During the first third of The White Tiger, I was buzzing with excitement. But by the time I finished the novel, my enthusiasm gave way to a strange mixture of enjoyment and annoyance. Annoyance because Adiga’s sarcasm and excessive use of exclamation points grates. Ha! Yes, just like that. Unfortunately for Adiga, there are at least 23 registers of humor. Not just one. Which is the only one he settles into, ploppingly. Finally, Adiga’s representation of India smacks of phoniness. He depicts India as a filthy, throbbing coop of paan-spitting rickshaw pullers and harsh, degenerate landlords. The former want to murder their masters; the latter, enslave their victims. A simple typology. Which all feels a bit outlandish, almost cartoonish, really. But what do I know? I’ve never been to India. Still, that won’t prevent me from tapping my vast reservoir of non-experience and heartily recommending three alternative books: Arundhati Roy’s The God of Small Things, Rohinton Mistry’s A Fine Balance, and Siddhartha Chowdury’s Patna Roughcut (Chowdury, by the way, is described by Amitava Kumar as the Joyce of Delhi — a fine compliment, that). All three of these novels feel a hell of a lot more honest about the inner lives of the people they depict than does The White Tiger.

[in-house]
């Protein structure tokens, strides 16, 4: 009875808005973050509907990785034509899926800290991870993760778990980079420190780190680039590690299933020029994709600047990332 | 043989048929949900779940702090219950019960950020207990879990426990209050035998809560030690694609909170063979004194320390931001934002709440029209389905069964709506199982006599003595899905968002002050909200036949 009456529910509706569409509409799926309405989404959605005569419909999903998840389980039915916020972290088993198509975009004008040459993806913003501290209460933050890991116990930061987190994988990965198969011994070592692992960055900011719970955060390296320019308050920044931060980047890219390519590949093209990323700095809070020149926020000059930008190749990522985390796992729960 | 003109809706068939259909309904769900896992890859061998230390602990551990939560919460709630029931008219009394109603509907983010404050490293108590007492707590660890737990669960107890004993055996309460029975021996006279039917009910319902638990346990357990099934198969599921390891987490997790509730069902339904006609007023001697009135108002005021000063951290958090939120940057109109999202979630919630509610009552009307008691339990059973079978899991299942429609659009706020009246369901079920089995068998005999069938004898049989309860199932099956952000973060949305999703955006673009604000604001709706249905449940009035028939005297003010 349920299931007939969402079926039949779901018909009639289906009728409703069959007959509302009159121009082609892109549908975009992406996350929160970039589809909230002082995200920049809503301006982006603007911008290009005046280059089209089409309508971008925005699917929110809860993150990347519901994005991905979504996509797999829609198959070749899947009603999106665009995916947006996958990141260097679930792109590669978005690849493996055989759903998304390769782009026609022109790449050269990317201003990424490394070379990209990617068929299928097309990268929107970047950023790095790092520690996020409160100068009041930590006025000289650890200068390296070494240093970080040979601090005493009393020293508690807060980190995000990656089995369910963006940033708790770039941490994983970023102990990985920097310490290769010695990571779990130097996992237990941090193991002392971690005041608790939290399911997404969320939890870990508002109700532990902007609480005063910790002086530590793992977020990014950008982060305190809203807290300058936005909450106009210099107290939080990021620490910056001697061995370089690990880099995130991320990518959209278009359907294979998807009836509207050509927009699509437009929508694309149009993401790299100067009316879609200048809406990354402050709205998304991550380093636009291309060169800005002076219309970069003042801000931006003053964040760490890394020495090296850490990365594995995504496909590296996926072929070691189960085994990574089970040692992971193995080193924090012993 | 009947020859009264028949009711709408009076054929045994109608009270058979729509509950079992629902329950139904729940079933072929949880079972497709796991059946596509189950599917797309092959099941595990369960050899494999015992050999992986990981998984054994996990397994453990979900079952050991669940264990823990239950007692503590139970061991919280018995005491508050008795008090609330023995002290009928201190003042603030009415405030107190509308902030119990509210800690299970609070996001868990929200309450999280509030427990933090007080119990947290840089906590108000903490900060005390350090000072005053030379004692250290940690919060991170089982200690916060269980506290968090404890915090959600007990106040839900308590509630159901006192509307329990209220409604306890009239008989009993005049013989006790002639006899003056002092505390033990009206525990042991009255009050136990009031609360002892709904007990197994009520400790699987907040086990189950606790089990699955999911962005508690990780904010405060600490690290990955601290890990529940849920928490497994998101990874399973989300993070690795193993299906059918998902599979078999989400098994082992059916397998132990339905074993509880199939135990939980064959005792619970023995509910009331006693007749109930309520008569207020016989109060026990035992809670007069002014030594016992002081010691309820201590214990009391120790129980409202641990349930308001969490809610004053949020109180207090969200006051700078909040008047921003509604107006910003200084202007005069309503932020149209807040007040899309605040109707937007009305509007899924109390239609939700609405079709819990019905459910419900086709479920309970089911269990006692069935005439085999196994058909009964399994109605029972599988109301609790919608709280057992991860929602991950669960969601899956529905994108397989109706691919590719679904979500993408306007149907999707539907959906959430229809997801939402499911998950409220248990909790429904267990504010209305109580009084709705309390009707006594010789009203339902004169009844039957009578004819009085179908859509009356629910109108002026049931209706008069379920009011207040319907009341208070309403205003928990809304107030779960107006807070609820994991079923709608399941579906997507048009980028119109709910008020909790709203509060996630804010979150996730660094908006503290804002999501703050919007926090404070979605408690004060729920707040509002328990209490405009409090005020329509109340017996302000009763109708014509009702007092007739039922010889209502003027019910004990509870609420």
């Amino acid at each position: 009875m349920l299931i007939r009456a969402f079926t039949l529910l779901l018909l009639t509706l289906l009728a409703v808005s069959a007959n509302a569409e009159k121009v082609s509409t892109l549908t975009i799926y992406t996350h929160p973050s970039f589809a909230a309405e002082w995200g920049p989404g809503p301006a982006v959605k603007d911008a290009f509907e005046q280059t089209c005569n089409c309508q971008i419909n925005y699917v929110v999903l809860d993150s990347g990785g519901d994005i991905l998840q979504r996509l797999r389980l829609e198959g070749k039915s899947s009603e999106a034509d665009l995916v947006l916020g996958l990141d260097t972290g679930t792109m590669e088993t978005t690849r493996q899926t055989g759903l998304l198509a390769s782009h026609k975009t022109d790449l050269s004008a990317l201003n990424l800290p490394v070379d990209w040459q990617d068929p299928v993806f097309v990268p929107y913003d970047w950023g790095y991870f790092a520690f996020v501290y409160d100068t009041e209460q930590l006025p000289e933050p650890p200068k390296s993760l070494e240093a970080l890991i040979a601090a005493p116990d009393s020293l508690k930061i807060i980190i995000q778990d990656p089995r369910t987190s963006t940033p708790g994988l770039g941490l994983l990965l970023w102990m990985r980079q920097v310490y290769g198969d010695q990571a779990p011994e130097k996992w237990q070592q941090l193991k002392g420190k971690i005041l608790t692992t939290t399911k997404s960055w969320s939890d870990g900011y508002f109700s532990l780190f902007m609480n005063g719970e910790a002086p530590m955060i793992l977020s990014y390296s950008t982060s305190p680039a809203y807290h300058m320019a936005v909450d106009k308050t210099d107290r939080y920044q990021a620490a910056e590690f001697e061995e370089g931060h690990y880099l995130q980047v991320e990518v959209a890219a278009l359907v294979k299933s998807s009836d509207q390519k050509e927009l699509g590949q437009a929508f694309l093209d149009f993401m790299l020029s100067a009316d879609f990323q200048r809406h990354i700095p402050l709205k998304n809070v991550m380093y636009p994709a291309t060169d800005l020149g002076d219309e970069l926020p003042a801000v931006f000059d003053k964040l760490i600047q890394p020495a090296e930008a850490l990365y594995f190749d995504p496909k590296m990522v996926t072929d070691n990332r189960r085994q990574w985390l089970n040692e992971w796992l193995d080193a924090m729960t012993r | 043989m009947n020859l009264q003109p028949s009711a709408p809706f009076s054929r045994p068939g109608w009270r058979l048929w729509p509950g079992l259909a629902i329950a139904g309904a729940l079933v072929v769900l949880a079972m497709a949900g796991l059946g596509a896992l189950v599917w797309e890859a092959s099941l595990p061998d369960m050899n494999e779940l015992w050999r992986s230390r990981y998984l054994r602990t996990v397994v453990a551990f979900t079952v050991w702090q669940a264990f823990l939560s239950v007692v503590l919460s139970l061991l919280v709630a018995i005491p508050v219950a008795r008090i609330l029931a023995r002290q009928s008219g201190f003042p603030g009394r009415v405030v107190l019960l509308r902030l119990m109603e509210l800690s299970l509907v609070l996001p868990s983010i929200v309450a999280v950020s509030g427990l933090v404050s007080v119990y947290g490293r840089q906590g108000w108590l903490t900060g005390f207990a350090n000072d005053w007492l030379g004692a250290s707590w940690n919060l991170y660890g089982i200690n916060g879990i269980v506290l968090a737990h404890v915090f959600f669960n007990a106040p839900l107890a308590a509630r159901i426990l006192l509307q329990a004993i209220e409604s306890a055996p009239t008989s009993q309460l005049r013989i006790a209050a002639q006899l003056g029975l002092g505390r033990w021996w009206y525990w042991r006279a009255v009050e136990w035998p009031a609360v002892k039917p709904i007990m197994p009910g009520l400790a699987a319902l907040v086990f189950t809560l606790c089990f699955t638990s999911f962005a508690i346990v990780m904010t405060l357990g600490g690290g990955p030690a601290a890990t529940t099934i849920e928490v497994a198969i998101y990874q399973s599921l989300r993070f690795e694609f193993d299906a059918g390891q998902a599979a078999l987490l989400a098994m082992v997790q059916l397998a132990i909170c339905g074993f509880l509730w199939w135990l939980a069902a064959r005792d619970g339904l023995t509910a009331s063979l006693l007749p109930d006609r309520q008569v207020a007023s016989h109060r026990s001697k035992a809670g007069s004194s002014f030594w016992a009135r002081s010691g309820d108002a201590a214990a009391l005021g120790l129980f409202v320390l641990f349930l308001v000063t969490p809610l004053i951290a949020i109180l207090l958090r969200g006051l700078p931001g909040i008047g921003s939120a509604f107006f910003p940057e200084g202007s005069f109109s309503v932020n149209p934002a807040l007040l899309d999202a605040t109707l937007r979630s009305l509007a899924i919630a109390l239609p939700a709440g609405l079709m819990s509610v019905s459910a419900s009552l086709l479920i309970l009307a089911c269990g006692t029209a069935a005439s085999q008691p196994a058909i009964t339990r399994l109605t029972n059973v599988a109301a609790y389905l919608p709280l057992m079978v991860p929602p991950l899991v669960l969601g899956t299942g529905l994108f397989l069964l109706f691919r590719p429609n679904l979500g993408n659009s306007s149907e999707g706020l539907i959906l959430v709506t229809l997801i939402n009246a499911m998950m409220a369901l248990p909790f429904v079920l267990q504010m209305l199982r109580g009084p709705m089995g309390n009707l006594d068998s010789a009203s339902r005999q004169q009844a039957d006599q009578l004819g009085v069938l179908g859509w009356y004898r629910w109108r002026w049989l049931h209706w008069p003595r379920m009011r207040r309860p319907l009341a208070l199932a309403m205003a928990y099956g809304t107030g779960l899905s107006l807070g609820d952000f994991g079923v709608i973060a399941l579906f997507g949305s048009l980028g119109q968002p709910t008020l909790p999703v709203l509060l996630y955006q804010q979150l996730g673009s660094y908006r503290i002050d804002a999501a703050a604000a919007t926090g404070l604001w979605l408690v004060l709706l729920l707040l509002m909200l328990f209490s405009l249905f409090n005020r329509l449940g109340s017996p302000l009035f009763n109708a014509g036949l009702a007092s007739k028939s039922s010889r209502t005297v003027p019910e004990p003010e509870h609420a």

Tiger, Tiger Burning White